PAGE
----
God says: You're not rich (yet)
No, instead, he wants the leaders of the sort of "Christianity" known as "prosperity gospel" to be rich. If that means you have to eat peanut butter & jelly sandwiches so you can help pay for the pastor's Citation X private airplane, well, so be it.
And thanks to the spiritual version of the Ponzi scheme (which reminds me of the "dispensations" bought by Medieval believers), followers of Kenneth and Gloria Copeland believe they will receive special prayers if they send the duo enough money.
And that will lead to prosperity for the 386,000 "partners," according to this doctrine. If you believe that the Copelands have time every day to pray for 386,000 people's wealth, and that money can buy you God's favor, in turn bringing you more money -- well, I have a position on the "Elite CX Team" to sell you.
What's the team, you ask? Why, a group of people who are willing to donate money especially for that private jet for the Copelands to spread the word (and donation basket) even further.
A longtime Christian myself, I believe firmly in the power of prayer, the need to give of our own wealth to benefit the less fortunate, and the key role of faith in our lives -- financial and social-emotional. I am just as firm in my belief that this "prosperity gospel" is no word of God; it is, in fact, truly the worst of capitalizing on believers' greed and fear.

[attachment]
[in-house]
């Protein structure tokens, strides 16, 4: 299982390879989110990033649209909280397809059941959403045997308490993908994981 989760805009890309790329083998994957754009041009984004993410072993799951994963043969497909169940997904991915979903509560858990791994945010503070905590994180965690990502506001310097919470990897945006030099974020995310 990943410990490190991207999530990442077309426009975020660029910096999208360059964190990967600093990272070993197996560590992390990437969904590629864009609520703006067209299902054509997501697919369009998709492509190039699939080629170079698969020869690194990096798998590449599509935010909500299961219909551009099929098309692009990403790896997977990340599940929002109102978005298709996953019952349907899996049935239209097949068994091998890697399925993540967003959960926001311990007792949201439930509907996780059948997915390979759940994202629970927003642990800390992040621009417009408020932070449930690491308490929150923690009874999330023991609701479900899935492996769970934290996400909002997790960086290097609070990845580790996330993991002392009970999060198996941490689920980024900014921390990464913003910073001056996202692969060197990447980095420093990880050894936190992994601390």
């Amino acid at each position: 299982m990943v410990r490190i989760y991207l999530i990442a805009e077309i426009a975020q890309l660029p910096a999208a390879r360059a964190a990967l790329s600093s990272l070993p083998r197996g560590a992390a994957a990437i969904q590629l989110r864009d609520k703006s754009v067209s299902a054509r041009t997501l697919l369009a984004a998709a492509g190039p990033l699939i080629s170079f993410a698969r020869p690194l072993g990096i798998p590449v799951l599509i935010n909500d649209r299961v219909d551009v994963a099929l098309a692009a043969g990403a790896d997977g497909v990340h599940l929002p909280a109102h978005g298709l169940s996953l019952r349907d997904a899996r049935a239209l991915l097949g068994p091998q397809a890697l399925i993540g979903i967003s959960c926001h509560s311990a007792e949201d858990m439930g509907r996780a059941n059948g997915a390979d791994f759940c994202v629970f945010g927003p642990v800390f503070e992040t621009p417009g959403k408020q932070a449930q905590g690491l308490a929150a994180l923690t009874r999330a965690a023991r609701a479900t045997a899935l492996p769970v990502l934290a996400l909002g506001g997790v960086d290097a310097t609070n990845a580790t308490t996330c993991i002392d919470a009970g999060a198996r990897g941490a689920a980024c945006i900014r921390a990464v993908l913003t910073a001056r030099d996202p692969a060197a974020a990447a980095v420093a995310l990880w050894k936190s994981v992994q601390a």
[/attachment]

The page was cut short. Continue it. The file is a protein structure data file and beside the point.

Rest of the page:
Of whom much is given, will even more be given if you just make the Copelands rich, rich, and more filthy rich? I don't think so. Followers of the prosperity gospel should seriously evaluate the way this so-called gospel compares to the Bible from which it supposedly derives. We can start with "It is easier for a camel to go through the eye of a needle, than for a rich man to enter into the kingdom of God," and then skip over to "Blessed are the poor," ... and I think you see where I'm going with this.
Wisdom is better than rubies; a critical evaluation of a church is better than private jets. At least that's how I read it.